‘Tropic Moon’ by Georges Simenon (1933) – 133 pages Translated from the French by Marc Romano
‘Tropic Moon’ takes place in deepest, darkest Africa in the French colony of Gabon in the 1920s. Gabon was a small colony along the west coast of Africa on the Equator and is now an independent country. About 85% of Gabon is jungle rainforest. The natives who lived there in the 1920s were unembarrassed to walk around totally naked. An estimate of the total number of white people who lived in the entire colony at that time was less than 500. The white people made no secret of the fact that they were there to exploit the natural resources and the natives of the area. The background of many of these white people was spurious. Why else would they be in hot, sticky, brutal Gabon?
The two main characters in ‘Tropic Moon’ are Joseph Timar, a young Frenchman who has just arrived in Gabon, and Adele, the woman who along with her husband runs the hotel where Timar stays in Gabon. Adele wears clinging dresses and no underwear and is a drinking and bed buddy with most of the men at the outpost. The story is told from the point of view of the young man. On his first night in Gabon, Timar wakes up to find Adele in his bed. Only later does Timar find out that she along with all the other French colonists in Gabon knew that Timar’s uncle was an influential politician in France. Adele asks Timar to obtain a special permit from his uncle to conduct a business operation in the Gabon jungle. Meanwhile Adele’s husband dies of a tropical disease, and Adele is involved in the murder of a local native.
Later there are scenes in the jungle where Timar is the only white man on a canoe propelled by twenty naked black men. They return to their native village where Timar and a bunch of other white men he meets up with have an orgy with the native women. Timar takes up with one of the native girls for a short time.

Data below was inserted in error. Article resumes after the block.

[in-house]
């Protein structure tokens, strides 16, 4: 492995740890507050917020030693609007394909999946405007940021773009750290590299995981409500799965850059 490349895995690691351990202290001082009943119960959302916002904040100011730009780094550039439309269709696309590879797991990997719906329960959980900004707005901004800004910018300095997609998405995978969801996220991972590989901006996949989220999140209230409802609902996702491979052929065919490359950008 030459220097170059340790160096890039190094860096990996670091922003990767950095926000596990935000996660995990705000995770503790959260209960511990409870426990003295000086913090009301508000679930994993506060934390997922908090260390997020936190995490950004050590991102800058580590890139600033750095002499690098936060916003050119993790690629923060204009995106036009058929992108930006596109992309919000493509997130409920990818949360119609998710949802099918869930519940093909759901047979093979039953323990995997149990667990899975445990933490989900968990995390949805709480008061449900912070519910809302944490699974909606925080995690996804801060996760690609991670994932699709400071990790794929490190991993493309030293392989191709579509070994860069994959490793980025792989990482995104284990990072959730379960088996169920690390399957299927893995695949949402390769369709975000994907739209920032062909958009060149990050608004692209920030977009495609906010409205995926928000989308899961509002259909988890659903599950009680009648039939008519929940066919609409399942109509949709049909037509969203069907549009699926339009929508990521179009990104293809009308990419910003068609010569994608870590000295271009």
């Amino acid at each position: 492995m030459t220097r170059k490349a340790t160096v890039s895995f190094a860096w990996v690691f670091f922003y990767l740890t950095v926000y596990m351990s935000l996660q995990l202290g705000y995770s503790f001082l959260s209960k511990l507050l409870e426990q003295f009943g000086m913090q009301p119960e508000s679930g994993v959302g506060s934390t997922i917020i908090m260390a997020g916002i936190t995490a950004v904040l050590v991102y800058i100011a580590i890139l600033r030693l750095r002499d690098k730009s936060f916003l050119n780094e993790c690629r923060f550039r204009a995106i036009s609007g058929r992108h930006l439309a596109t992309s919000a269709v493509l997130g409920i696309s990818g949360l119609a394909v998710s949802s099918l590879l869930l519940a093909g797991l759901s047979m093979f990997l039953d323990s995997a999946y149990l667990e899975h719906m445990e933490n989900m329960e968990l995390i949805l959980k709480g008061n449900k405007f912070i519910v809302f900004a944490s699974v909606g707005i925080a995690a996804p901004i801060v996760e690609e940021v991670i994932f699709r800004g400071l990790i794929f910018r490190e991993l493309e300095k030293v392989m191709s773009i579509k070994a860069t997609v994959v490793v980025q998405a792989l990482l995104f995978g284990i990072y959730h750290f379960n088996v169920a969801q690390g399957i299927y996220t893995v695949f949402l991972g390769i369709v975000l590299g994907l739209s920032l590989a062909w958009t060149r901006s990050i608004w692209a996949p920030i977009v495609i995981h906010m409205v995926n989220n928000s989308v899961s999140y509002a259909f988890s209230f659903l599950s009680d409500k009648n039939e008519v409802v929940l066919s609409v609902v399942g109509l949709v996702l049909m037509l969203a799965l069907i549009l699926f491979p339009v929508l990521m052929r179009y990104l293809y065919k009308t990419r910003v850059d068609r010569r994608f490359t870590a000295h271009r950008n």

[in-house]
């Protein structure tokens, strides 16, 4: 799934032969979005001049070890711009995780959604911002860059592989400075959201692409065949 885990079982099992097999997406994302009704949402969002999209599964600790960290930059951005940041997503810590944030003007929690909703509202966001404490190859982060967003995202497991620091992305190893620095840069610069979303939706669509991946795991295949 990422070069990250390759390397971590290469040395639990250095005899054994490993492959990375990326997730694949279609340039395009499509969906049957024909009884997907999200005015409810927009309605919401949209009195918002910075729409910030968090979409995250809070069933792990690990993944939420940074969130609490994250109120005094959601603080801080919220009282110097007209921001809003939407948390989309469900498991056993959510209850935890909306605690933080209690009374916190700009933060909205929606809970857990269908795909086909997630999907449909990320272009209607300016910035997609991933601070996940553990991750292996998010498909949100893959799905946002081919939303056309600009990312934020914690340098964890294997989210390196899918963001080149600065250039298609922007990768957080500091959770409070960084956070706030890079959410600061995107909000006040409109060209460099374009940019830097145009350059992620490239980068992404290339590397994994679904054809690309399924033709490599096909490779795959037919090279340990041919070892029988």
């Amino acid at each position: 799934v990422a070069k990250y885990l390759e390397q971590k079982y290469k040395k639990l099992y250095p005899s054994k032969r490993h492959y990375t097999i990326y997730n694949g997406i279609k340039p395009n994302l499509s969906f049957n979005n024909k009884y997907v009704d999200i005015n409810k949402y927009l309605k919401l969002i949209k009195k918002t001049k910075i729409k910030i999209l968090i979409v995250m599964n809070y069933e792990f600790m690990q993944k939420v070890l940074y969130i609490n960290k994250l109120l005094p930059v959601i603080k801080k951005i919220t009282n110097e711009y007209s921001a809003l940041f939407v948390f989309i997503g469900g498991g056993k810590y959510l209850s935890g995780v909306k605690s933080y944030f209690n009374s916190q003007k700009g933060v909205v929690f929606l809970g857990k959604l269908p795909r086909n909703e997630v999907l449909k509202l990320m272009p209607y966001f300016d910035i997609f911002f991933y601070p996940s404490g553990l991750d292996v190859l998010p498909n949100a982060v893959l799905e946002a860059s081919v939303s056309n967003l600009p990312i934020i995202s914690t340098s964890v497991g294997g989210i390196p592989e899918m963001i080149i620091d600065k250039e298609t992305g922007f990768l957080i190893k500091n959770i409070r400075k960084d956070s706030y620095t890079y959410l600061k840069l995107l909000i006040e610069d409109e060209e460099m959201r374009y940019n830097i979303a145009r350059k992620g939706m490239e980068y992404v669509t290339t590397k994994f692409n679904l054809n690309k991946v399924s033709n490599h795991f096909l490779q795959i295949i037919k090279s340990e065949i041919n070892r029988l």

Are people really as bad as they are made out to be in these romans durs (‘hard novels’) of Georges Simenon? I am not sure. I suppose there is some misogyny in his viewpoint as the women tend to be made out to be especially immoral and deceitful. Part of Simenon’s autobiography is made up of stories of his mother’s cruelty. Apparently he was unloved by his mother. Later he made up for it, claiming he had sex with 10,000 women. There is some controversy as to whether or not Simenon collaborated with the Nazis during World War II, and he self-exiled himself to the United States for ten years. It appears that Georges Simenon was more interested in preserving his career as a writer during the Nazi years than in actually helping the Nazis.
I’m finding these psychological novels of Georges Simenon quite entertaining. ‘Tropic Moon’ does give a nasty, picturesque, and possibly realistic view of a colonial outpost. This is a strong antidote to any too rosy view of colonial life. I will continue to read more of these romans durs. However I am still not ready for the Inspector Maigrets just yet.